The Dupes (1972) opens with a close-up of a human skeleton and the distant figure of someone making their way across the burning desert. The credits end with the warning: “A man without a country will have no grave in the earth.” Tewfik Saleh’s film is wedded to death from the start, a scorching blast from a time when the Palestine question was no less tragic but perhaps more hopeful.
It has been almost three weeks of relentless bombing of Gaza by Israel, with no signs of an end. More than 6,000 Palestinians have died but there is no time to dig graves. The dire situation of Palestine charges the already fraught atmosphere of Saleh’s film, which is playing as part of the Restored Classics section at the Jio MAMI Mumbai Film Festival (27 October-5 November). It’s based on a 1963 novella by the Palestinian author Ghassan Kanafani, Men In The Sun, about three Palestinian refugees who undertake a fraught journey from Basra in Iraq across the border to the promised land of Kuwait.
The Dupes was one of the first films to take a definitive pro-Palestine stance. Director Saleh was Egyptian and the film was funded by Syria’s National Film Organization. There are no Israeli characters in the film, though mentions of Zionists are frequent. The Arab nations are also criticised, both as historical actors and as part of the film’s plot. There’s a brilliant montage of still images showing political leaders in the aftermath of the 1948 Naqba that displaced hundreds of thousands of Palestinians. Abou Keïss’ narration over this speaks of the betrayal of his people: “Talks, talks, talks… discussing nonsense… They bought you and sold you. You have been waiting 10 years over their words. For nothing. You have the Zionists before you and the traitors behind.”
Abou Keïss (Mohamed Kheir-Halouani) is the oldest of the three refugees, the only one with clear memories of the Naqba. Assaad (Bassan Lofti Abou-Ghazala) is the most charismatic of the trio, a young man on the run for his part in armed struggles. And there’s baby-faced schoolboy Marwan (Saleh Kholoki), whose father has divorced his mother and left him with the responsibility of providing for his mother and three siblings. These three converge on a corrupt smuggler in Basra, the closest this film comes to comic relief (there are no song sequences either—unusual for an Arab film of that era—though there’s a haunting a cappella refrain sung by a boatman). The smuggler is discarded in favour of Palestinian Abou Kheizarane (Abderrahman Alrahy), less shady and charging less to get them across the border.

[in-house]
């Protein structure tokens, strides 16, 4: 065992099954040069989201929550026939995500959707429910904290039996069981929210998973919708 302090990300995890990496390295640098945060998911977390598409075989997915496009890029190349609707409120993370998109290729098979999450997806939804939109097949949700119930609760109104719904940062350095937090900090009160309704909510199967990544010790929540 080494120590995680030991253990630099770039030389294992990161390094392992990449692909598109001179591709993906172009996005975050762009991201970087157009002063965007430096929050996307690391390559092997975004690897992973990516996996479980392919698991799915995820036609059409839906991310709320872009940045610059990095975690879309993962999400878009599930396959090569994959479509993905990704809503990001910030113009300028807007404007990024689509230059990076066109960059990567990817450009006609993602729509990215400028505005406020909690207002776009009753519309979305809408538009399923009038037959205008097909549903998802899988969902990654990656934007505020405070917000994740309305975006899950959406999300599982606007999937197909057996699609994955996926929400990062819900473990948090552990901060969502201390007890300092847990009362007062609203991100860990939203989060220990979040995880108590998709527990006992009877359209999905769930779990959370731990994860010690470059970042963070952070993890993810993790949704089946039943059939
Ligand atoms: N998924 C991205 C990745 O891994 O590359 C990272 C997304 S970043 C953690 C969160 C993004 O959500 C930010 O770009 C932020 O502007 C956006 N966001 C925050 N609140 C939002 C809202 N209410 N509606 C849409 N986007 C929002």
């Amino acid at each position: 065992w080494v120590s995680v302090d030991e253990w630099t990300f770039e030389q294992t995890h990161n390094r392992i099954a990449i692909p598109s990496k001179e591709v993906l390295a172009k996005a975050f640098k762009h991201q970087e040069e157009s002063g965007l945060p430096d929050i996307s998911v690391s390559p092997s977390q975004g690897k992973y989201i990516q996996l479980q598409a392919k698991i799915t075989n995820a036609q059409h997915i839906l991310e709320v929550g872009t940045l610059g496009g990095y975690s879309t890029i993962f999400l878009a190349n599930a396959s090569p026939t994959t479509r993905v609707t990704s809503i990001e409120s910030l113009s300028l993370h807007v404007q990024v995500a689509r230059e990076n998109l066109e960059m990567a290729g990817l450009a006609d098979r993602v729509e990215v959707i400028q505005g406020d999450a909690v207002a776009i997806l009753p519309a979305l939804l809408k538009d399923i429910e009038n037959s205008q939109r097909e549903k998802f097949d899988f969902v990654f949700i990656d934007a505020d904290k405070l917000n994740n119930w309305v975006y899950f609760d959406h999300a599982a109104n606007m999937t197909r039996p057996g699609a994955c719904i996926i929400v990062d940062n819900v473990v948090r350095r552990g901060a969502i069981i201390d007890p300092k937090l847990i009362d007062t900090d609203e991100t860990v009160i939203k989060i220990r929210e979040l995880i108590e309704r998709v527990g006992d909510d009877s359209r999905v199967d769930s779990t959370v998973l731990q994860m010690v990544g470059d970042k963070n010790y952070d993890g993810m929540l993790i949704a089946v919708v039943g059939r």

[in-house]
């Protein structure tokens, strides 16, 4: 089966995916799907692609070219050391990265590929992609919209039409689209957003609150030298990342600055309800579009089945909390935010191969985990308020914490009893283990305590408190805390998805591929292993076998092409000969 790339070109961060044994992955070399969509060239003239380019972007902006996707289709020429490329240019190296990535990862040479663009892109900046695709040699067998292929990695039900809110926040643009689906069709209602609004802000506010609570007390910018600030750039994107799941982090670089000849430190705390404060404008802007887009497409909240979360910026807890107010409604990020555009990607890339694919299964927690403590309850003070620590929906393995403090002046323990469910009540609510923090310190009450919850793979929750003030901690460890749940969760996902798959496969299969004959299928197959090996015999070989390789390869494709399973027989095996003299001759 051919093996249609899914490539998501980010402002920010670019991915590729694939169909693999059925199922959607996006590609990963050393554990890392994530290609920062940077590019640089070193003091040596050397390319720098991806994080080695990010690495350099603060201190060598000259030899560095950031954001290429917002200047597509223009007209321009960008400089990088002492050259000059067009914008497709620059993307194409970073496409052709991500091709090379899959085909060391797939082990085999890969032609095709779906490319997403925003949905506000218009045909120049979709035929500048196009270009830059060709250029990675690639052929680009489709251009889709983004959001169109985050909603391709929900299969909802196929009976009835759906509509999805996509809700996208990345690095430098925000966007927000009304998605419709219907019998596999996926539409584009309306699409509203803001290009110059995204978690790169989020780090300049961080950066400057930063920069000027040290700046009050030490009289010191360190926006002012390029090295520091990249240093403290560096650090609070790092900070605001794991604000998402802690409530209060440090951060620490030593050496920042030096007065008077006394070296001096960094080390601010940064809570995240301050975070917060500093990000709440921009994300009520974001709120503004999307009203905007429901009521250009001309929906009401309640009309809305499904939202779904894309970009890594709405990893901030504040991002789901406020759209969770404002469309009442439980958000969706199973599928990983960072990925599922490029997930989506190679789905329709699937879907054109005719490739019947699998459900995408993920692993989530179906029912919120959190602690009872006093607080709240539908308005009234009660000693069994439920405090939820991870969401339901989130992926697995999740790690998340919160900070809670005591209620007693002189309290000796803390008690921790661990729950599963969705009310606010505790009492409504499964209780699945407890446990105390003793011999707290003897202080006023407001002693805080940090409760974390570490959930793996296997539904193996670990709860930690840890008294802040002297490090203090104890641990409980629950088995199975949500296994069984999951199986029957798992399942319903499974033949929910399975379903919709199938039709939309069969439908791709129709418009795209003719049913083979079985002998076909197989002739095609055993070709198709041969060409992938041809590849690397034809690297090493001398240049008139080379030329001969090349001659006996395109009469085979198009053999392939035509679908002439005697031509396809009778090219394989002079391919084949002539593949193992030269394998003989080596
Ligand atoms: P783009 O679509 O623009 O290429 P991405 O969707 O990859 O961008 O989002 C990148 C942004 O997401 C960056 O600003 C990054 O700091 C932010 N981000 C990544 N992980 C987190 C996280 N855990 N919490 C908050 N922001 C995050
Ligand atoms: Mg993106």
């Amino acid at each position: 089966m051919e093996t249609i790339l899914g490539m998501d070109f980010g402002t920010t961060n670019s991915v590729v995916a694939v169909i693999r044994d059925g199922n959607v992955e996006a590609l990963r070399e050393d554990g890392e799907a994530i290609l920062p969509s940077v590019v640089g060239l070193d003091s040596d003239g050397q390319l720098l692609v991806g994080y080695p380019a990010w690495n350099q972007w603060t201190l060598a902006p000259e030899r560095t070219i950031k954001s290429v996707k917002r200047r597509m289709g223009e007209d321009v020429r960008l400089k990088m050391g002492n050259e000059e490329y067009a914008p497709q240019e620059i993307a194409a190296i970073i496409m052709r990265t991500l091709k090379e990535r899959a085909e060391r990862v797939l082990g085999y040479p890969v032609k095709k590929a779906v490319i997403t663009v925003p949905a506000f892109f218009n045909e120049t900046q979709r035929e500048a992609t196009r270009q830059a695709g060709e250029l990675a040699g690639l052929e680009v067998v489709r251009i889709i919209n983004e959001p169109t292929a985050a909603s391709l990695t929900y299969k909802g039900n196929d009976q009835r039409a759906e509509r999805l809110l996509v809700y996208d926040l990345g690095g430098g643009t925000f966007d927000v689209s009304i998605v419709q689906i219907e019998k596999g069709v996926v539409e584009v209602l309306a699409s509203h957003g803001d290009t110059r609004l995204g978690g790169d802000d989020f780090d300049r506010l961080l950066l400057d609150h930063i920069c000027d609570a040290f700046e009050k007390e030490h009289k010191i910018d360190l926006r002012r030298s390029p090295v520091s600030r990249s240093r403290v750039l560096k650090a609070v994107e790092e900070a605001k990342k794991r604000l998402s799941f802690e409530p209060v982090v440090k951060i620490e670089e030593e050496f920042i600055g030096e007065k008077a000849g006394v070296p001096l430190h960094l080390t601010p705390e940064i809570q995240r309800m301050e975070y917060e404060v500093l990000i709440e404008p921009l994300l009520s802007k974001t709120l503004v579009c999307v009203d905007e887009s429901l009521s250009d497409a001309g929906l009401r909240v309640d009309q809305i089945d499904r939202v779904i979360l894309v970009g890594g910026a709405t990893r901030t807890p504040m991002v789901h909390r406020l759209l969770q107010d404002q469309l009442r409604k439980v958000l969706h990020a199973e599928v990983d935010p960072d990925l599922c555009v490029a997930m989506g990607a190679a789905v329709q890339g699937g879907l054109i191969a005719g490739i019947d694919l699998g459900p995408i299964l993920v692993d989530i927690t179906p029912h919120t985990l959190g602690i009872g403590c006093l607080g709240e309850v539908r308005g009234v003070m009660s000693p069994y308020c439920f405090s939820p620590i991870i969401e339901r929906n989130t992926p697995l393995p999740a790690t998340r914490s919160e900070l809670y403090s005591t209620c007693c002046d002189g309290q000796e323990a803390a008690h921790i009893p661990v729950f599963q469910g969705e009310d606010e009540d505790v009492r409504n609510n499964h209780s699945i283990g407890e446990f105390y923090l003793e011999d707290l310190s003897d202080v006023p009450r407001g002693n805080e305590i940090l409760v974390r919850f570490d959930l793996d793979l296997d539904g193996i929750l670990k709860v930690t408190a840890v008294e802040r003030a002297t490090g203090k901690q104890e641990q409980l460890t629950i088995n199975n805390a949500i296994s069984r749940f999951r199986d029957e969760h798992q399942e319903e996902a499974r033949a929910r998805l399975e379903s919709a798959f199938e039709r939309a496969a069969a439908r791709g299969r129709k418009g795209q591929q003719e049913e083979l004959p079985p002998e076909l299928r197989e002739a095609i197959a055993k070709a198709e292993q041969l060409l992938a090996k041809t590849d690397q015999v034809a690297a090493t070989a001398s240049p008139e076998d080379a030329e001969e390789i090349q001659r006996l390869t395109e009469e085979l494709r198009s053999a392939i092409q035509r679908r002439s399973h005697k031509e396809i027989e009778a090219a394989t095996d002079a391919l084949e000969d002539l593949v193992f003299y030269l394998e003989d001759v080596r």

There’s a catch, though. Abou Kheizarane drives a water tanker for a rich patron. His plan hinges on the trio getting into the tanker at the two border checkpoints and sitting quietly for the six minutes it will take for him to get the formalities done. In the 50 degrees Celsius desert heat, this is not a sauna (as Abou Kheizarane jokingly calls it) but a potential death trap. The expertly ratcheted tension recalls another great film about four men and a truck, Henri-Georges Clouzot’s The Wages Of Fear (1953). There’s also the possible influence of The Battle Of Algiers, Gillo Pontecorvo’s revolutionary 1966 film: in Bahgat Heider’s high-contrast black and white photography with its haunting faces, and the way Salhi El Wadi’s score resembles Ennio Morricone’s at times.
Through disruptive, associative editing, Saleh conveys a sense of perpetual displacement that matches the characters’ own experiences. A flashback with Abou Kheizarane in a hospital cuts abruptly to a black screen, lit a second later with the striking of a match. Abou Keïss lifts a handful of rich soil as a happy younger man; when he puts it down, he’s an old, broken refugee. Sometimes the editing is on allegorical lines: Two separate conversations with Assad are cross-cut, both involving foreigners and about rats.
Throughout the film, there are reminders of how little has changed in the lives of the Palestinian people. The radio is “a prophet… (that sows) the seeds of nonsense”. Abou Keïss wonders whether he should have accepted defeat and eaten “the flour of the UNRWA”. Above all, there is the idea the film begins with: people on the move, without a country. In an interview on 24 October in The Drift magazine, Rashid Khalidi, the Edward Said professor of modern Arab studies at Columbia University, says: “Nobody who’s kicked out is ever allowed to return. Every Arab, every Palestinian knows that. Nobody driven into Egypt will ever come back to Gaza or any other part of Palestine. Most of these people, of course, have already been displaced.” The Dupes shows us the first generations of the displaced, and indicates why Palestinians continue to see their nation shrink today.